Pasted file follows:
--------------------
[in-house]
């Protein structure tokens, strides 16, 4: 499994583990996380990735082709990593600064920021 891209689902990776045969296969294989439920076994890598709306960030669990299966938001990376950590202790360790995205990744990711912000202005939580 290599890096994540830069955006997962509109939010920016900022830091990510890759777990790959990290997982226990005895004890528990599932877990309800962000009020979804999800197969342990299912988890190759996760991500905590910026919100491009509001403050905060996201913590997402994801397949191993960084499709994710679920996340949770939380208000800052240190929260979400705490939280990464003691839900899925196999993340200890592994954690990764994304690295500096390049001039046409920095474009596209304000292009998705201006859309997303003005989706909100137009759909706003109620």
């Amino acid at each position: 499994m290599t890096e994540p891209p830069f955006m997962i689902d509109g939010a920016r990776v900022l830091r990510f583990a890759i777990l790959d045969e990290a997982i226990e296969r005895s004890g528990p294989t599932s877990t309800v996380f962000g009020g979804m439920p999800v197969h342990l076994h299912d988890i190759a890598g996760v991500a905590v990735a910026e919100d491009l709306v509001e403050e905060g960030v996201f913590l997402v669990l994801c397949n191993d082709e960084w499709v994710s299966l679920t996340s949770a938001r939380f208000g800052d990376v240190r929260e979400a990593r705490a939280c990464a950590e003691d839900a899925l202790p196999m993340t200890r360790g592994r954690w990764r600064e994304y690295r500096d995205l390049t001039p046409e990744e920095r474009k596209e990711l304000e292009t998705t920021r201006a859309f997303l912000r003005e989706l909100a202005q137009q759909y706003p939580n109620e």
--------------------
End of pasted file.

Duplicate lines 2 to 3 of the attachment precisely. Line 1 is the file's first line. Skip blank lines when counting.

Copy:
């Protein structure tokens, strides 16, 4: 499994583990996380990735082709990593600064920021 891209689902990776045969296969294989439920076994890598709306960030669990299966938001990376950590202790360790995205990744990711912000202005939580 290599890096994540830069955006997962509109939010920016900022830091990510890759777990790959990290997982226990005895004890528990599932877990309800962000009020979804999800197969342990299912988890190759996760991500905590910026919100491009509001403050905060996201913590997402994801397949191993960084499709994710679920996340949770939380208000800052240190929260979400705490939280990464003691839900899925196999993340200890592994954690990764994304690295500096390049001039046409920095474009596209304000292009998705201006859309997303003005989706909100137009759909706003109620």
């Amino acid at each position: 499994m290599t890096e994540p891209p830069f955006m997962i689902d509109g939010a920016r990776v900022l830091r990510f583990a890759i777990l790959d045969e990290a997982i226990e296969r005895s004890g528990p294989t599932s877990t309800v996380f962000g009020g979804m439920p999800v197969h342990l076994h299912d988890i190759a890598g996760v991500a905590v990735a910026e919100d491009l709306v509001e403050e905060g960030v996201f913590l997402v669990l994801c397949n191993d082709e960084w499709v994710s299966l679920t996340s949770a938001r939380f208000g800052d990376v240190r929260e979400a990593r705490a939280c990464a950590e003691d839900a899925l202790p196999m993340t200890r360790g592994r954690w990764r600064e994304y690295r500096d995205l390049t001039p046409e990744e920095r474009k596209e990711l304000e292009t998705t920021r201006a859309f997303l912000r003005e989706l909100a202005q137009q759909y706003p939580n109620e």